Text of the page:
As the stock market resumes its ascent, many are beginning to question the rationale for investor optimism in a time of widespread economic hardship. US unemployment levels remain elevated, the American consumer is nervous, and economic activity has plunged. Yet as of this writing, the Nasdaq Composite is up over 60% from its March lows, while the S&P 500 index and Dow Jones Industrial Average are up more than 50%. Main Street is struggling while Wall Street prospers.
Despite this investor excitement, the end appears nigh. The stock market appears more fragile by the day and the current love-affair with technology seems way ahead of itself. Investors should lower their expectations for future returns.
One of the most consistent indicators of bubbly dynamics is when investors panic-purchase stocks. Rather than dampening demand, higher prices drive greater interest, a dynamic resulting in even higher prices and even more demand. Fearful of missing out on further gains, investors chase rapidly rising asset prices. Many investors were caught off guard by the rapid ascent from the first quarter lows; they now feel compelled to join the party. Ironically, 20/20 hindsight appears to be driving the 2020 stock market. Investors may be using the rear-view mirror to chart their path forward.
Further, mis-priced money tends to be mis-used money. The Federal Reserve has printed an enormous amount of money and lowered rates dramatically. Investors now seek returns by assuming greater risk. Rather than worry about return of capital, many are now almost exclusively focused on returns on capital. Greed has trumped fear.
Investor (over)confidence is also running high. Fueled by strong demand for work-from-home, shop-from-home, learn-from-home, and entertainment-at-home technologies, the performance of the Nasdaq NDAQ points to a strong investor belief that “this time is different.” While there is no doubt that technology adoption is accelerating and there will be numerous winners, there will also be losers. Might the market be overpaying for companies offering the new new thing? In some cases, Wall Street is being forced to look a decade or further into an uncertain future to justify today’s stock prices. Let’s not forget that Amazon AMZN fell from $105/share to $6/share during the dotcom bust and took almost a decade to regain its triple-digit share price.
Many investors also believe the Fed and Congress will not allow markets to fall. As a result, a “heads I win, tails the government loses” logic grows stronger by the day. Investors have gone from hoping to expecting trillions of dollars of government stimulus. The need for budgetary sobriety amidst large deficits doesn’t seem to matter, a condition stemming from the status of the US dollar as the global reserve currency. How long America can retain this exorbitant privilege remains an open question, one that gold bugs and bitcoin devotees are keen to raise.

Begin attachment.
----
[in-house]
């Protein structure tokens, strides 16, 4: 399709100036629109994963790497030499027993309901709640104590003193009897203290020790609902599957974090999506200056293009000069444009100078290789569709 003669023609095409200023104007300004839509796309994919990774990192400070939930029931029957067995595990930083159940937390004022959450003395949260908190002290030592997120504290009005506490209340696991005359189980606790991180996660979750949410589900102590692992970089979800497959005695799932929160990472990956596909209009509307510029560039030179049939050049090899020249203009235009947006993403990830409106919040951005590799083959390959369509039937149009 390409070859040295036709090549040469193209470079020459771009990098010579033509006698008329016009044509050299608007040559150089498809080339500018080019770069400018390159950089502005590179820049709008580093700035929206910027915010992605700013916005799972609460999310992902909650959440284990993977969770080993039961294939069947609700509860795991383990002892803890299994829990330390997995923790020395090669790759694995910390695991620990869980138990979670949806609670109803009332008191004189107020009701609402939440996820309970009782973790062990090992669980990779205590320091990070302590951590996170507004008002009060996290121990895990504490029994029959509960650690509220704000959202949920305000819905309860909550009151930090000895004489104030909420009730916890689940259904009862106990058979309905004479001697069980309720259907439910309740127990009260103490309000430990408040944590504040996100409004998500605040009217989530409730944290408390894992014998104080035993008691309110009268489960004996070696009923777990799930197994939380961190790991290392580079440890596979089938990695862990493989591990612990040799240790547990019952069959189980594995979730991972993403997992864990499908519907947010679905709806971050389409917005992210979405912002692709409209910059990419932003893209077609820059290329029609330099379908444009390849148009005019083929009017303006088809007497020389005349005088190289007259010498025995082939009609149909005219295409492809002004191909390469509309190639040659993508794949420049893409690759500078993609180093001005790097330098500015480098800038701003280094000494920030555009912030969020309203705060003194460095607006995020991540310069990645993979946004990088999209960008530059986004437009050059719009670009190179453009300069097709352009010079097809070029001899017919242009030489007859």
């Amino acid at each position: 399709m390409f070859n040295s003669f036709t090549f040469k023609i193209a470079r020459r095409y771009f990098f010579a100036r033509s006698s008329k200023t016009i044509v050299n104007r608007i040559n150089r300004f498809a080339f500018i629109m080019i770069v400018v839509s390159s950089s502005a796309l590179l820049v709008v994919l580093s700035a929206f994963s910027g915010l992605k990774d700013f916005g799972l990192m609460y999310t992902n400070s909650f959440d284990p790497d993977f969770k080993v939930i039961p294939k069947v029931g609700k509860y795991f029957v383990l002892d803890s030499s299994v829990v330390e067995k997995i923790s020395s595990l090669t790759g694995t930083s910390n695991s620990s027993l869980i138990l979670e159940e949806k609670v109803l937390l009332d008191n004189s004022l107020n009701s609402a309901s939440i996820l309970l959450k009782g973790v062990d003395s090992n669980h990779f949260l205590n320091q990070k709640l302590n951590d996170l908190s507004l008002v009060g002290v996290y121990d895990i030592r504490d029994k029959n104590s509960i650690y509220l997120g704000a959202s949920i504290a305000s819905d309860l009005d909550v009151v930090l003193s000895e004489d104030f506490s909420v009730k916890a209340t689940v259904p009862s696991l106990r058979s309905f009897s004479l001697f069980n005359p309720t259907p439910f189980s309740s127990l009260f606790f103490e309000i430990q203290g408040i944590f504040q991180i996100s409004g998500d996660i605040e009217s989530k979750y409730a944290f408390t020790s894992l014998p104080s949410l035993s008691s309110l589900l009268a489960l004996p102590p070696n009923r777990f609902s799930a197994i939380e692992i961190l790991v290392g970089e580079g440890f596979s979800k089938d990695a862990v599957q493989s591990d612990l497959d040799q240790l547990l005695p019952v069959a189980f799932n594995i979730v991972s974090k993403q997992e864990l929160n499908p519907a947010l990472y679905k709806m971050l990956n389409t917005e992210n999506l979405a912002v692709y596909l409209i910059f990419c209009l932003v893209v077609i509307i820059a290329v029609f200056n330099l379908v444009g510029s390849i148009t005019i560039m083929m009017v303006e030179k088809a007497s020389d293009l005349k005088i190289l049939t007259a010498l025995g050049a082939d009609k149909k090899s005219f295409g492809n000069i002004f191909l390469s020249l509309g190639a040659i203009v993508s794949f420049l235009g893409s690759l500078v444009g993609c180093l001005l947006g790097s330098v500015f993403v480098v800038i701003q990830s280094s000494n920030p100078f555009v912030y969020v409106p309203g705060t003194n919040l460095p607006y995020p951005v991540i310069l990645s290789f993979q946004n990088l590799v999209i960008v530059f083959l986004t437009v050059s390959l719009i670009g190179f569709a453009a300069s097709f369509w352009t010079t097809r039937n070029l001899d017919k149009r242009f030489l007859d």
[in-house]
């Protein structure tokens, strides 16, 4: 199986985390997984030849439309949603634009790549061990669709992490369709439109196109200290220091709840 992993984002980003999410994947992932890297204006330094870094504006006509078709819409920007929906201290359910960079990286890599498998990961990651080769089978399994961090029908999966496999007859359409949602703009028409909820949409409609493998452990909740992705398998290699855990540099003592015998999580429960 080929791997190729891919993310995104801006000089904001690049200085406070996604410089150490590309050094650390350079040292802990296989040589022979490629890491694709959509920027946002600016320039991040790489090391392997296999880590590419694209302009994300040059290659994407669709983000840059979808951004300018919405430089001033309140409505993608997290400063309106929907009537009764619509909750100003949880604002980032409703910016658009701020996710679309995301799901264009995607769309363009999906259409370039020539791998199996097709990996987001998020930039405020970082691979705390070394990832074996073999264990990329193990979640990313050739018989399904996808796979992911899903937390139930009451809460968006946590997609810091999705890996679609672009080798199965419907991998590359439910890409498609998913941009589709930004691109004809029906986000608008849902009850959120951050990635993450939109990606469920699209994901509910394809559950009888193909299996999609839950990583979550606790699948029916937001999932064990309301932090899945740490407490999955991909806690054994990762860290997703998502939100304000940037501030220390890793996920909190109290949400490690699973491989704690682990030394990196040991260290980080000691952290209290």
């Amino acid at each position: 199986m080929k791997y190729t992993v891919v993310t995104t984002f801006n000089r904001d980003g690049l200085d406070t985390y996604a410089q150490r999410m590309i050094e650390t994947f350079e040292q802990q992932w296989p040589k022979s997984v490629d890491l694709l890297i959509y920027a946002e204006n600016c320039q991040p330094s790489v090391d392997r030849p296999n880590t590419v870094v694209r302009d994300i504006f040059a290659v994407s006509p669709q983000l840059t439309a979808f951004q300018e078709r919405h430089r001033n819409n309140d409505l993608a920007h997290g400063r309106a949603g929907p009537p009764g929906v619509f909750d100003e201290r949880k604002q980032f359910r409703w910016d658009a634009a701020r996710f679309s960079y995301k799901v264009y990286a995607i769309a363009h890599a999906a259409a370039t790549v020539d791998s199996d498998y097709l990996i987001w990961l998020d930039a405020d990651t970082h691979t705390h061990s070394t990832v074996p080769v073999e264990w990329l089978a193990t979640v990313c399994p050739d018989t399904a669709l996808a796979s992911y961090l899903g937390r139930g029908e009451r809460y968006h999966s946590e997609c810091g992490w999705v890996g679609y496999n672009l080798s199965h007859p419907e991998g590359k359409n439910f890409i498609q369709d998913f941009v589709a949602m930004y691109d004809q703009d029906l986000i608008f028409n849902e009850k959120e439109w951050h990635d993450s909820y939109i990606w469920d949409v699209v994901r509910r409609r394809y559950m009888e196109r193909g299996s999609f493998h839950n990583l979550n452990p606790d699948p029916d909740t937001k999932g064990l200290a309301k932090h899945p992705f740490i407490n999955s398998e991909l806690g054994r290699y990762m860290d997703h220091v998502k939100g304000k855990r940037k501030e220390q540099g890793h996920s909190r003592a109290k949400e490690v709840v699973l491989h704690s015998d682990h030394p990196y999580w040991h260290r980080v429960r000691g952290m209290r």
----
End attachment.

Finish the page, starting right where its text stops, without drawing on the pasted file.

Finally, there are ubiquitous signs of everyday mom and pop investors flooding the market. Day-trading and a popular belief that “stocks only go up” have returned, in a haunting recollection of the 1990s internet bubble. Further, individuals at home who are bored are using the “free” money from government support to speculate in the market. The reduction in number of sporting events upon which to wager has led many fans to the stock market; Barstool Sports president David Portnoy proudly serves as the poster boy of this new era in which he notes the death of Wall Street “suits” and legendary investors such as Howard Marks and Warren Buffett.
As investors cheer the regular ascent of asset prices, it’s worth pausing to consider the sustainability of this performance. Equity markets have been driven by an investor love-affair with growth and technology stocks. Many large cap companies (AT&T T , ExxonMobil XOM , Pfizer PFE , Bank of America BAC , etc.) are meaningfully below their 52 week or all-time highs and the Nasdaq’s outperformance relative to broader indices is similar to the 1999-2000 period. The fragility of this performance is on full display when one considers the risks of an escalation in US-China relations, another round of COVID-related lockdowns, a plunge in US consumer confidence from persistent unemployment, intensifying race-related unrest, the potential for increased regulation or taxes, or a possible contested US election this November.
Market myopia is final factor to consider. The investment management industry is notoriously short-term oriented, with time frames in weeks, days, or possibly hours. With an increasing focus on incremental thinking, risks compound. By disproportionately focusing on marginal changes, one is more likely to miss an absolute effect. An allegory often used to describe this risk has to do with boiling frogs. Apparently (I haven’t tried), if a frog is put in a pot of lukewarm water on a lit stove, it will not notice the steadily rising temperature and boil to death. However, if placed in a pot of boiling water, it will jump out.
Daily gains in markets have obscured rising risks. It may be time for investors to take notice of the current temperature, not just the daily change.